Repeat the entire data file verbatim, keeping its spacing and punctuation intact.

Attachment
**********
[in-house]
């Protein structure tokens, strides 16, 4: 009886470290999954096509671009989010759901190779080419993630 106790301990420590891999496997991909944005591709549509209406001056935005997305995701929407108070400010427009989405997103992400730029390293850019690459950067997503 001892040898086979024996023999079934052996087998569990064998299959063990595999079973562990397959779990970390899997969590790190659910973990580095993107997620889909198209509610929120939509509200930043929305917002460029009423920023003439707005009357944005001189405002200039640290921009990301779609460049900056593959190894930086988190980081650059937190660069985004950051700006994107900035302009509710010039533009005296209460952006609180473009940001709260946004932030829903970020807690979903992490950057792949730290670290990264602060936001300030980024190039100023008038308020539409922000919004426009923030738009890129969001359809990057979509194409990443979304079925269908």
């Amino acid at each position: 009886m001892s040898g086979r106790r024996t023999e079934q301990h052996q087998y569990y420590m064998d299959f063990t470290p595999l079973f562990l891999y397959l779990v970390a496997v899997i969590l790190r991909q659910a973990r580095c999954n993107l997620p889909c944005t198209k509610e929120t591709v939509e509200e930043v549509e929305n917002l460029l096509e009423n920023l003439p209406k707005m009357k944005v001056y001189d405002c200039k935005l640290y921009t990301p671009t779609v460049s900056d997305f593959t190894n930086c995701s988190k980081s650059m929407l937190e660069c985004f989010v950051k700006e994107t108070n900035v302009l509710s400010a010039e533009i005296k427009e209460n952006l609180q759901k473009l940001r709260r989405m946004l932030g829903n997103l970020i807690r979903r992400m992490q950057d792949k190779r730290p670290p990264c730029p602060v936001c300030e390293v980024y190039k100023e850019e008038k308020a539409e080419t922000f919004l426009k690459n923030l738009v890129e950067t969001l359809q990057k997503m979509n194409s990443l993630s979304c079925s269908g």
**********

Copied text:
[in-house]
């Protein structure tokens, strides 16, 4: 009886470290999954096509671009989010759901190779080419993630 106790301990420590891999496997991909944005591709549509209406001056935005997305995701929407108070400010427009989405997103992400730029390293850019690459950067997503 001892040898086979024996023999079934052996087998569990064998299959063990595999079973562990397959779990970390899997969590790190659910973990580095993107997620889909198209509610929120939509509200930043929305917002460029009423920023003439707005009357944005001189405002200039640290921009990301779609460049900056593959190894930086988190980081650059937190660069985004950051700006994107900035302009509710010039533009005296209460952006609180473009940001709260946004932030829903970020807690979903992490950057792949730290670290990264602060936001300030980024190039100023008038308020539409922000919004426009923030738009890129969001359809990057979509194409990443979304079925269908």
């Amino acid at each position: 009886m001892s040898g086979r106790r024996t023999e079934q301990h052996q087998y569990y420590m064998d299959f063990t470290p595999l079973f562990l891999y397959l779990v970390a496997v899997i969590l790190r991909q659910a973990r580095c999954n993107l997620p889909c944005t198209k509610e929120t591709v939509e509200e930043v549509e929305n917002l460029l096509e009423n920023l003439p209406k707005m009357k944005v001056y001189d405002c200039k935005l640290y921009t990301p671009t779609v460049s900056d997305f593959t190894n930086c995701s988190k980081s650059m929407l937190e660069c985004f989010v950051k700006e994107t108070n900035v302009l509710s400010a010039e533009i005296k427009e209460n952006l609180q759901k473009l940001r709260r989405m946004l932030g829903n997103l970020i807690r979903r992400m992490q950057d792949k190779r730290p670290p990264c730029p602060v936001c300030e390293v980024y190039k100023e850019e008038k308020a539409e080419t922000f919004l426009k690459n923030l738009v890129e950067t969001l359809q990057k997503m979509n194409s990443l993630s979304c079925s269908g």